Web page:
Credit: Ross Sneddon via Unsplash

I’m not sharing the rainbow

By Ada Lytvynenko

After the NHS began using a rainbow arch to show support for its workers throughout the pandemic, we can’t help but ask: is it okay to use the rainbow symbol or things other than Pride?

The use of the rainbow as a sign of support for the brave workers of the NHS became increasingly prevalent as the outbreak of Covid-19 continued. While the need to appreciate frontline workers that have been restlessly dedicated to saving lives is unquestionable, I can’t help but question the way that this appreciation has taken a symbol commonly associated with a civil rights movement.

Rainbow flags have been used to represent the LGBTQ+ movement for more than 40 years, allowing the colours to stand as a widely recognisable, international symbol of solidarity, kindness, acceptance, and peace. Using the rainbow to represent something besides Pride shouldn’t be forbidden, but what needs to be kept in mind is the flag’s original purpose. The possibility of overriding the association of the LGBTQ+ community with its own symbol is making members of it uneasy, myself included, and I believe that the reasons for feeling uncomfortable are not unfounded. 

“Using the rainbow to represent something besides Pride shouldn’t be forbidden, but what needs to be kept in mind is the flag’s original purpose.”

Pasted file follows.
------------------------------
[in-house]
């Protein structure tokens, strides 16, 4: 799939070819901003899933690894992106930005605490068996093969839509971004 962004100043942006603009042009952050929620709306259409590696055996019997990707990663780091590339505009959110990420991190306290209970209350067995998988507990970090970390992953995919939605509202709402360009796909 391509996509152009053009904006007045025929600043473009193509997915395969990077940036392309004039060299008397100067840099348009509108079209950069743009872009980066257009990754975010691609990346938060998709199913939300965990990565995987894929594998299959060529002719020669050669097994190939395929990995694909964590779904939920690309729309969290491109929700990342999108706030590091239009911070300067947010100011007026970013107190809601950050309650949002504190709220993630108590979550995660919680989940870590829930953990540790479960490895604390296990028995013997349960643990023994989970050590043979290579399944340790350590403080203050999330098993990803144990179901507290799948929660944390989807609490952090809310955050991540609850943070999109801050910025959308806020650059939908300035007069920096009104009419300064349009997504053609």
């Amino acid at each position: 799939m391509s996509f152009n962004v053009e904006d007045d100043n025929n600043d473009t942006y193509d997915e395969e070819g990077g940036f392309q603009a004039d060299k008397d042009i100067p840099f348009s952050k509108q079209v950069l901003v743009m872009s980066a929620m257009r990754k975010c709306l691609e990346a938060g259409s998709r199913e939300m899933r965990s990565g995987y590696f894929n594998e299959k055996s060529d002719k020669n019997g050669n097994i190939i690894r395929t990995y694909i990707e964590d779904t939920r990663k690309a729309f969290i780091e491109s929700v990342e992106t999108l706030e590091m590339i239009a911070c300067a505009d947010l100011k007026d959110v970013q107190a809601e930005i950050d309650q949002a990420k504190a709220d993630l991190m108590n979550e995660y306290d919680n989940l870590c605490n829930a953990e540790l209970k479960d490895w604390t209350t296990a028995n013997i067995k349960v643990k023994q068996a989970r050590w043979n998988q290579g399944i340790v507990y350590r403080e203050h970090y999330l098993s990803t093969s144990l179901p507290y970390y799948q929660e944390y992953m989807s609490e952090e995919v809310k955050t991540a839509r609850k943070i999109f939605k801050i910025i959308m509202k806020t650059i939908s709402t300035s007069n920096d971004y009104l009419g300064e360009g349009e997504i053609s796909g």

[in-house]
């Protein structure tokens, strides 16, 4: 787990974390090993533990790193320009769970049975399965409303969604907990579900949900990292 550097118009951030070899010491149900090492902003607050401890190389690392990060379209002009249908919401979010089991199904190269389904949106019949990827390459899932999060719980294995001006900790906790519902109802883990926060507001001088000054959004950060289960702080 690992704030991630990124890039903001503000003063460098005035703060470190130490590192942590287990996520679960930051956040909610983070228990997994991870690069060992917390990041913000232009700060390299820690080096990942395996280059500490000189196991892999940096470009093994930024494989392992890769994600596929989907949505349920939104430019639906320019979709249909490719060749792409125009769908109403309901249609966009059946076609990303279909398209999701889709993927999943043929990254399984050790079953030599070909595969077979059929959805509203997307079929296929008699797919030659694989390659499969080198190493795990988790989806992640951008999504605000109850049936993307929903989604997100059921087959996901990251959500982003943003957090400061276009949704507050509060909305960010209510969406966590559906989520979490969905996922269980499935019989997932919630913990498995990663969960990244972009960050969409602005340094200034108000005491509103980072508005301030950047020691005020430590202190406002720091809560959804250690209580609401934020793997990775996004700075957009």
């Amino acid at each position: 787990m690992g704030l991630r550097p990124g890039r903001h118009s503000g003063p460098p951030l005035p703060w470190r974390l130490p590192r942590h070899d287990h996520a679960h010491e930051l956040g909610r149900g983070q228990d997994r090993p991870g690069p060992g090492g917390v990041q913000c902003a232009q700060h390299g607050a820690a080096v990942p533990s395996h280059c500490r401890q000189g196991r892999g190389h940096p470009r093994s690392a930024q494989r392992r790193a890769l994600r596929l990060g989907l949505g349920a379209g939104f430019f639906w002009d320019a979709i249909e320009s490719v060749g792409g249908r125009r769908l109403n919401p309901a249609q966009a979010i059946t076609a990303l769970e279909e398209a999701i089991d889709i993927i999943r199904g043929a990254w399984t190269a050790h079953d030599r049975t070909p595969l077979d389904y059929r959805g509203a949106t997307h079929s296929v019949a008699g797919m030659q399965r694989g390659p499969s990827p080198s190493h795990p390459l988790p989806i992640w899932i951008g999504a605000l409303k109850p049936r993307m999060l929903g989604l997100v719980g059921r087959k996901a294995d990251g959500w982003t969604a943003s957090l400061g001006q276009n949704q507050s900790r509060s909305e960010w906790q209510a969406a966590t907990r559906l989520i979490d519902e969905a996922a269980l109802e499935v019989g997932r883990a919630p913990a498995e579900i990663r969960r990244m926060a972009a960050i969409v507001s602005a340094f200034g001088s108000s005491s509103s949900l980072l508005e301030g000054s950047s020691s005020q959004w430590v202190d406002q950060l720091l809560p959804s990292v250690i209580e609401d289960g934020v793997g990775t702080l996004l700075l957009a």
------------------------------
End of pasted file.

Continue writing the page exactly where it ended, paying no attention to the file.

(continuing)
The pride flag has a rich history, with the rainbow colours carrying years of meaning and purpose. Just five years after the American Psychiatric Association voted to remove homosexuality from its list of mental disorders, a gay man by the name of Gilbert Baker and his team designed the prototype for the pride flag we all know today. Baker later stated that Harvey Milk, the first openly gay person elected to public office, urged him to create a symbol for his community shortly after beginning his work in public office in 1977. 

Gilbert didn’t simply use the rainbow as a general symbol for pride; each stripe of colour has a meaning of its own, representing such things as life, healing, spirit, and art. Having those colours on a flag specifically was, in Baker’s mind, a powerful way of proclaiming visibility, a way of saying ‘this is who I am!” The pride flag gained official recognition in 1994, with the stripes coming to represent both the unity and the diversity of the LGBTQ+ community.

Despite the rainbow symbol’s history with the LGBTQ+ community, it has recently become associated with the NHS. Making the rainbow synonymous with NHS appreciation did not originate from the NHS itself but swiftly took hold as people were adapting to the challenges of the pandemic. Despite the fact that a distinction could be made, since the rainbow colours in support of frontline workers often came in the shape of an arch rather than a flag, one could nevertheless be unable to distinguish the purpose behind it. The rainbow can be used to represent a multitude of different things: the connection between the Bible’s Noah and “all living creatures”, anti-war sentiment commonly expressed in the early 2000s, and now the NHS. Nonetheless, I would heavily discourage the use of a rainbow flag beyond its primary, well-known, pride-related connotation due to safety reasons.